It is one again time to take pause and try and have a little bit of fun patent style. From time to time I like to profile specific patents, so what better way to kill two birds with one stone than to look for holiday themed patents? OK, maybe not your particular cup of tea, but work with me here and get into the spirit (pun intended).
Today is Halloween, as if you didn’t already know or figure out. Wikipedia explains: “Halloween (or Hallowe’en) is an annual holiday observed on October 31, which commonly includes activities such as trick-or-treating, attending costume parties, carving jack-o’-lanterns, bonfires, apple bobbing, visiting haunted attractions, playing pranks, telling scary stories, and watching horror films.”
The holiday patent du jour gives us the opportunity to explore the candy collecting aspects of trick-or-treating. More specifically, U.S. Patent No. 7,594,669 is for a portable container having wheels and a handle. What makes it worthy note on Halloween is that the container itself is either a pumpkin, witch, ghost, goblin, monster, vampire or werewolf. And yes, that is required in the broadest claim, claim 1. The pictures in the patent show a jack-o’-lantern version of the invention.
There are two free webinars this week relative to the America Invents Act to alert you to. Given the enormity of the changes and how every time I read the legislation I seem to find something new, you might want to take time to sign up for both. The first will be hosted by the United States Patent and Trademark Office on Monday, October 31, 2011 beginning at 1:00 pm ET. The second, which will focus specifically on how the AIA will impact your business, is provided by K&L Gates and will be on Thursday, November 3, 2011 from 3:00pm to 4:30 pm ET.
Over the past several months I have received a number of inquiries from inventors who set out to draft their own patent applications. The inquiry typically goes something like this: “I have a draft patent application and I would like to get an attorney to review and make any necessary changes before I file.” This is quite a reasonable request, and in fact a very good idea. I have encouraged this myself on numerous occasions, but now find that a bit of clarification might be useful.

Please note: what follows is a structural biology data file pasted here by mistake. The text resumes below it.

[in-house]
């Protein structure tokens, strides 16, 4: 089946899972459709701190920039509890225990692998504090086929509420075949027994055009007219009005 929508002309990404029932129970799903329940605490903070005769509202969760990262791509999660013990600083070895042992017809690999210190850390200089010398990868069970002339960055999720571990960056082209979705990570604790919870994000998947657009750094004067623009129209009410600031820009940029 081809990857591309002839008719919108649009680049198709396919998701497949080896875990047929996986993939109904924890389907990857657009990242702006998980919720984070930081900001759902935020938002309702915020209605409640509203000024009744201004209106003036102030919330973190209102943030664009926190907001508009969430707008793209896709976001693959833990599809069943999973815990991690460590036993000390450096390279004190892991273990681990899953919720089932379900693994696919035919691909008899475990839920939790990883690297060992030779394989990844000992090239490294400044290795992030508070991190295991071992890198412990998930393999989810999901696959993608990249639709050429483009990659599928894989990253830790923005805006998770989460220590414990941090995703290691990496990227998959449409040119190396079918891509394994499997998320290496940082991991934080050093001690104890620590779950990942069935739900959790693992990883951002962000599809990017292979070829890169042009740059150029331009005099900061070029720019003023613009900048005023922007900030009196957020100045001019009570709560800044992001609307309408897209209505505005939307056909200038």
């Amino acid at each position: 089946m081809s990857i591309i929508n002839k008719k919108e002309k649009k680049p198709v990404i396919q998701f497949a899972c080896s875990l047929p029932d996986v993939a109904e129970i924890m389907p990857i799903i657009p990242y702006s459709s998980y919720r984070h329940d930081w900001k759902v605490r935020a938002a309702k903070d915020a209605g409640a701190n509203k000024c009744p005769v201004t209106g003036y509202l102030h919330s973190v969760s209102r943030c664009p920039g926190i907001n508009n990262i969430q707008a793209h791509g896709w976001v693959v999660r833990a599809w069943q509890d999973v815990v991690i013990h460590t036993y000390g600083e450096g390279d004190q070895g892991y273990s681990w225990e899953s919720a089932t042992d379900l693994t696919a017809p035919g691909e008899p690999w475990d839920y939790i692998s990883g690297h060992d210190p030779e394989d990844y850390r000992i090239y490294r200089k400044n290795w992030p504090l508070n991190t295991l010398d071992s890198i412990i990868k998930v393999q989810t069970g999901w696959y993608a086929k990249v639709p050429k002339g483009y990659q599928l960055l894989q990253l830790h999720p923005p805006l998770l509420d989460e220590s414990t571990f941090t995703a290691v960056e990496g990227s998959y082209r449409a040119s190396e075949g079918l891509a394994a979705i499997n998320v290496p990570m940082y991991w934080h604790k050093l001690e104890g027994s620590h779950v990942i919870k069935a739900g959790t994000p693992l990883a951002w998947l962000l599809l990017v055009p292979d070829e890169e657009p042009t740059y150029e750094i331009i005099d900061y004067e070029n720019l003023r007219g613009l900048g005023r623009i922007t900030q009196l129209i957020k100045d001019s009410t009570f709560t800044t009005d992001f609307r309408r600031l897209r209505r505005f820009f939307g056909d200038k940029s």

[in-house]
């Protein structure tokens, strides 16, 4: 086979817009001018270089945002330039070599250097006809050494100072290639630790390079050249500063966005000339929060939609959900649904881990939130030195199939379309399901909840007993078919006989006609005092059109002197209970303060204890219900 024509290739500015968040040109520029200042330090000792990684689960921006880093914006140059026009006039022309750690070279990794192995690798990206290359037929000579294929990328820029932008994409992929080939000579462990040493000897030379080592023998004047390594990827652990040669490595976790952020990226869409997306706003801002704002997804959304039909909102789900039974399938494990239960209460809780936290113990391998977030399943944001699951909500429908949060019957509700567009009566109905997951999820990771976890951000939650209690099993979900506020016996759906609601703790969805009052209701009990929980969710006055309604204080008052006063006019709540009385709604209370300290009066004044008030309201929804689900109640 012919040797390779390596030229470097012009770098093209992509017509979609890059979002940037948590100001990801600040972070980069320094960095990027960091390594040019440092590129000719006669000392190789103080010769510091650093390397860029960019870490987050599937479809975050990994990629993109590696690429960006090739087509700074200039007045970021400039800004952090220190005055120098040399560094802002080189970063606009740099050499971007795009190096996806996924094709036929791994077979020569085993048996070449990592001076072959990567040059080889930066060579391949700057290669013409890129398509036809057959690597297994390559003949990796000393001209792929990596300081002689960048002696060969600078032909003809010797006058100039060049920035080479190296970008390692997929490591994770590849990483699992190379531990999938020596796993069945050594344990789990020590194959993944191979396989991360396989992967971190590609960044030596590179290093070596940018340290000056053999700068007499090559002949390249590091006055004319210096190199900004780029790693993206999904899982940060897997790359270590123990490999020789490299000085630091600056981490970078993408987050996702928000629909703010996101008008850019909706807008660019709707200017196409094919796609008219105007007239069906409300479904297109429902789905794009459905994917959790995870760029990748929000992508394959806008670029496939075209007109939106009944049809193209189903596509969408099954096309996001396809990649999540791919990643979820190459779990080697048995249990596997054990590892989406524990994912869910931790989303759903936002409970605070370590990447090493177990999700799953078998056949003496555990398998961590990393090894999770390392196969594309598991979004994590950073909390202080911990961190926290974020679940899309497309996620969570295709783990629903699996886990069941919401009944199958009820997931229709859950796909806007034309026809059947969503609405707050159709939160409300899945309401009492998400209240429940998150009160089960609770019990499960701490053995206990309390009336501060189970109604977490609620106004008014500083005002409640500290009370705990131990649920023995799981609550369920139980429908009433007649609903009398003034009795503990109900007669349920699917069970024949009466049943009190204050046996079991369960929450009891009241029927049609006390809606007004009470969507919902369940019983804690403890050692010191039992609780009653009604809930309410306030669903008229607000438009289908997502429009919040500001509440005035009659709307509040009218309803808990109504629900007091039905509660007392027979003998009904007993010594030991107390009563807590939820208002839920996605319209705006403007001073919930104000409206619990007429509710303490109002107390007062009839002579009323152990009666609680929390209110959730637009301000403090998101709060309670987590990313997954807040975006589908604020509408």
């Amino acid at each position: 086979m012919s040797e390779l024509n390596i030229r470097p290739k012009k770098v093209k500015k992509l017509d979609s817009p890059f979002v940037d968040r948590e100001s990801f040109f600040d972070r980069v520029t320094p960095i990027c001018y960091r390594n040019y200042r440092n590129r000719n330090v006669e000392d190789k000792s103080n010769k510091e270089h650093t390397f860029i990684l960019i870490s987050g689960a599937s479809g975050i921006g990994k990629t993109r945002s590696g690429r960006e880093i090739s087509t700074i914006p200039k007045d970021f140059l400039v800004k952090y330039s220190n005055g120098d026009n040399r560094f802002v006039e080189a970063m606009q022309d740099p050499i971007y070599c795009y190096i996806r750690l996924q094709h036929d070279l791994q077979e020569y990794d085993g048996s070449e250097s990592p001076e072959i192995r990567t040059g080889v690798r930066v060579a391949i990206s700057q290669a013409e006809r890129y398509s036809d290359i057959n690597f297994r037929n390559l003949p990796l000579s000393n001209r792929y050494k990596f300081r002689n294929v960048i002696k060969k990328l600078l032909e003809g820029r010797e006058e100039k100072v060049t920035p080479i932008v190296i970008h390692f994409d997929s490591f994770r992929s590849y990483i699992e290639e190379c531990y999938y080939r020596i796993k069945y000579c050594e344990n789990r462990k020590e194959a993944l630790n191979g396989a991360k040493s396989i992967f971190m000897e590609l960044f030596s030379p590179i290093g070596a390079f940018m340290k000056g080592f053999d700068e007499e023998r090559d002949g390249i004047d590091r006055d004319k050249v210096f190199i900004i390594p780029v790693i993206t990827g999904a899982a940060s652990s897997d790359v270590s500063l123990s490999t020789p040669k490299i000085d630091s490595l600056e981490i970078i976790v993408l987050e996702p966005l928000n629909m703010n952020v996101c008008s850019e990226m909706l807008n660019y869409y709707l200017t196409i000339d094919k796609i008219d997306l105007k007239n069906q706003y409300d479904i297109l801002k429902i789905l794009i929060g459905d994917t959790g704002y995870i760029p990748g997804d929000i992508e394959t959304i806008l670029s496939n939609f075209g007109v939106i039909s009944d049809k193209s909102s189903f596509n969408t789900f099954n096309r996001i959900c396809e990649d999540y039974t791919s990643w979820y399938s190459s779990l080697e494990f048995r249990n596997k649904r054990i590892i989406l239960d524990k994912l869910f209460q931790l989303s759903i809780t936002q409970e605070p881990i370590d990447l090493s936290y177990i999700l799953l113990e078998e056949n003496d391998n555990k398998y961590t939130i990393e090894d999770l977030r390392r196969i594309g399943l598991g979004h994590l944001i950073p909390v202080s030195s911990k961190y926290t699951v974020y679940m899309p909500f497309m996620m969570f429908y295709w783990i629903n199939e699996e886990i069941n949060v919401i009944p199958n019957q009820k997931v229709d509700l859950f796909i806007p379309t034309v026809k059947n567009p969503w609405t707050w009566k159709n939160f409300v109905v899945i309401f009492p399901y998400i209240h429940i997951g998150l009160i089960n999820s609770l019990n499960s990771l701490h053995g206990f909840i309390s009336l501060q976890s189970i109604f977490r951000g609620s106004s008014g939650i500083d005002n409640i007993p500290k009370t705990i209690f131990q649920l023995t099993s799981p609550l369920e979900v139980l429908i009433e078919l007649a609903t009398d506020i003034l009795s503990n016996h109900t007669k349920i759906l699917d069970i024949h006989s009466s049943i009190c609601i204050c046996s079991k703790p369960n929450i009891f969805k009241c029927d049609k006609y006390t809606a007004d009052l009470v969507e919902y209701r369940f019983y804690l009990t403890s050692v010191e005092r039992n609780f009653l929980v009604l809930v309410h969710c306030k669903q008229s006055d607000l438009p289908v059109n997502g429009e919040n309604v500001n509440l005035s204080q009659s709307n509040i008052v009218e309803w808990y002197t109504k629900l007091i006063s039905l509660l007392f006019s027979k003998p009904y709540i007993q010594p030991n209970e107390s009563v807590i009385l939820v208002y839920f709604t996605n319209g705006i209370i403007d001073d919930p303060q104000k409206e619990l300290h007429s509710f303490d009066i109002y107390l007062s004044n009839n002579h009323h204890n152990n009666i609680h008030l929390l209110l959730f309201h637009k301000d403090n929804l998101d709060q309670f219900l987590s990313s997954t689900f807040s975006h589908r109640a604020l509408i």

It is certainly true that once you file a nonprovisional patent application your ability to make additions to the application has largely ceased (although you can add claims if the original filing describes what you seek to add). Even if you are filing a provisional patent application, while you could always file another provisional patent application to correct mistakes, the first filing is only as good as what is disclosed. Taking the first filed patent application seriously and making sure it has all the necessary disclosure is absolutely critical. Therefore, having a professional review your patent application before you file is definitely wise. The question, however, is when do you seek the assistance? Frequently many inventors wait too long before they seek help, which means much of what they have done is unusable and various levels of difficult (or impossible) to work with.
With an eye toward creating new jobs and improving the economy, the Obama Administration wants to expand the ability to quickly and efficiently transfer science and engineering breakthroughs from the laboratory to the commercial marketplace. To accomplish this goal, earlier today the Obama Administration announced two new initiatives to help U.S businesses create jobs and strengthen competitiveness in the global economy. The new initiatives continue a week long theme where President Obama has showed a willingness to take whatever executive action he feels he can in order to attempt to spur job creation.
This latest set of initiatives will take steps to speed up the transfer of federal research and development from the laboratory to the marketplace, and it will create BusinessUSA, a one-stop, central online platform where small businesses and businesses of all sizes that want to begin or increase exporting can access information about available federal programs without having to waste time navigating the federal bureaucracy.
Is this a good idea? Yes, I think so. Will this work in any relevant time frame to create new jobs? I doubt it. There is too much work that needs to be done, you cannot mandate the speed of innovation and many universities have a rather myopic view of their role within the technology transfer cycle to suggest that an effort like this will yield any results over the short-term. It is, however, something that should be undertaken.